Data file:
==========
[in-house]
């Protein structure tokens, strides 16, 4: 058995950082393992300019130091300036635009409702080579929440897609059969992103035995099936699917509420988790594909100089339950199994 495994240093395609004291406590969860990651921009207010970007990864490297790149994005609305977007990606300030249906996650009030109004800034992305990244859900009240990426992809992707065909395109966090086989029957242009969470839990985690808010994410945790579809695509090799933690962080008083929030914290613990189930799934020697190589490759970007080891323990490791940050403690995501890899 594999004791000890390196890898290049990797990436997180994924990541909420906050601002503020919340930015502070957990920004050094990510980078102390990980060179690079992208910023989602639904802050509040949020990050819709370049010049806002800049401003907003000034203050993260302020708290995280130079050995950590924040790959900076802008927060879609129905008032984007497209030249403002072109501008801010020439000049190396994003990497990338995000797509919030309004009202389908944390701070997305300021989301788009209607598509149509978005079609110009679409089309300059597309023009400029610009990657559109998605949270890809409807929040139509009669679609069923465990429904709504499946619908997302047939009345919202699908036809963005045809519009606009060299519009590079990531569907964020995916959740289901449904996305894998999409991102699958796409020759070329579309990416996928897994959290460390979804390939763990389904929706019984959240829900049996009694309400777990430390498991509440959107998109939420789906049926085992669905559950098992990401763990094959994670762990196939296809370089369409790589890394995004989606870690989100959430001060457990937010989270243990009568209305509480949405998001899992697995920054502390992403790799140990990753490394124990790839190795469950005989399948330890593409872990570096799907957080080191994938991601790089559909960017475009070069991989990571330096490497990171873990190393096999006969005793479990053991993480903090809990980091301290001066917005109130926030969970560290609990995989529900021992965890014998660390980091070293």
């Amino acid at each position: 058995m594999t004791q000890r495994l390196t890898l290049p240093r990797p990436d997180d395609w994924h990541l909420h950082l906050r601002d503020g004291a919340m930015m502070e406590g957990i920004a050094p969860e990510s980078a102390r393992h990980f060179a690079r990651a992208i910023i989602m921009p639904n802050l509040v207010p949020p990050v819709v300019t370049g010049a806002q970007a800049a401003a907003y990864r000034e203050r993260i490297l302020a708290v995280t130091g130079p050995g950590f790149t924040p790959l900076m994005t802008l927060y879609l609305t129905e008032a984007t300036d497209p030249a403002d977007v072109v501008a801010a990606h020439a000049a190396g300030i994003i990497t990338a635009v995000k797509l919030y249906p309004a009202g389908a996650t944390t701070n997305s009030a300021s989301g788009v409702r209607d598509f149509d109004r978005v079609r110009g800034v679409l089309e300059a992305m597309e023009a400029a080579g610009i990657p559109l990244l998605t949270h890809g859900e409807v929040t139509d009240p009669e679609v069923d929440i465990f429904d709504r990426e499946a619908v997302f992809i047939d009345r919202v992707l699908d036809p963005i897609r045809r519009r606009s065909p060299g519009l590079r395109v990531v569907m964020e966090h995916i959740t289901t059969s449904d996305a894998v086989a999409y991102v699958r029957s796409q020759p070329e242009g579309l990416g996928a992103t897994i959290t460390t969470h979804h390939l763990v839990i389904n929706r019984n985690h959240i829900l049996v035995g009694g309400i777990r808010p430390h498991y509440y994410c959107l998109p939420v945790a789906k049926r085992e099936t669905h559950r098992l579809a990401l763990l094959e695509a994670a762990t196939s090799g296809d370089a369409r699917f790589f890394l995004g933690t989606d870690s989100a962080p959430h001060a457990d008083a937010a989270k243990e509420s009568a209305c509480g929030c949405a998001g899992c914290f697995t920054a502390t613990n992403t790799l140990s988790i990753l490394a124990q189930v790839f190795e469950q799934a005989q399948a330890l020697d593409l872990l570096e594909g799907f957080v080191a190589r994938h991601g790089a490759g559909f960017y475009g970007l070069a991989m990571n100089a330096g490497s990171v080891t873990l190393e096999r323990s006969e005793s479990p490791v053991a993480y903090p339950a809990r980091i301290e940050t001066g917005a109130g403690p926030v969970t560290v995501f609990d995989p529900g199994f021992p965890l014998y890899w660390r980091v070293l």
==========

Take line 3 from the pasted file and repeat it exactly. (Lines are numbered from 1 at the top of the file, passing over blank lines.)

């Amino acid at each position: 058995m594999t004791q000890r495994l390196t890898l290049p240093r990797p990436d997180d395609w994924h990541l909420h950082l906050r601002d503020g004291a919340m930015m502070e406590g957990i920004a050094p969860e990510s980078a102390r393992h990980f060179a690079r990651a992208i910023i989602m921009p639904n802050l509040v207010p949020p990050v819709v300019t370049g010049a806002q970007a800049a401003a907003y990864r000034e203050r993260i490297l302020a708290v995280t130091g130079p050995g950590f790149t924040p790959l900076m994005t802008l927060y879609l609305t129905e008032a984007t300036d497209p030249a403002d977007v072109v501008a801010a990606h020439a000049a190396g300030i994003i990497t990338a635009v995000k797509l919030y249906p309004a009202g389908a996650t944390t701070n997305s009030a300021s989301g788009v409702r209607d598509f149509d109004r978005v079609r110009g800034v679409l089309e300059a992305m597309e023009a400029a080579g610009i990657p559109l990244l998605t949270h890809g859900e409807v929040t139509d009240p009669e679609v069923d929440i465990f429904d709504r990426e499946a619908v997302f992809i047939d009345r919202v992707l699908d036809p963005i897609r045809r519009r606009s065909p060299g519009l590079r395109v990531v569907m964020e966090h995916i959740t289901t059969s449904d996305a894998v086989a999409y991102v699958r029957s796409q020759p070329e242009g579309l990416g996928a992103t897994i959290t460390t969470h979804h390939l763990v839990i389904n929706r019984n985690h959240i829900l049996v035995g009694g309400i777990r808010p430390h498991y509440y994410c959107l998109p939420v945790a789906k049926r085992e099936t669905h559950r098992l579809a990401l763990l094959e695509a994670a762990t196939s090799g296809d370089a369409r699917f790589f890394l995004g933690t989606d870690s989100a962080p959430h001060a457990d008083a937010a989270k243990e509420s009568a209305c509480g929030c949405a998001g899992c914290f697995t920054a502390t613990n992403t790799l140990s988790i990753l490394a124990q189930v790839f190795e469950q799934a005989q399948a330890l020697d593409l872990l570096e594909g799907f957080v080191a190589r994938h991601g790089a490759g559909f960017y475009g970007l070069a991989m990571n100089a330096g490497s990171v080891t873990l190393e096999r323990s006969e005793s479990p490791v053991a993480y903090p339950a809990r980091i301290e940050t001066g917005a109130g403690p926030v969970t560290v995501f609990d995989p529900g199994f021992p965890l014998y890899w660390r980091v070293l």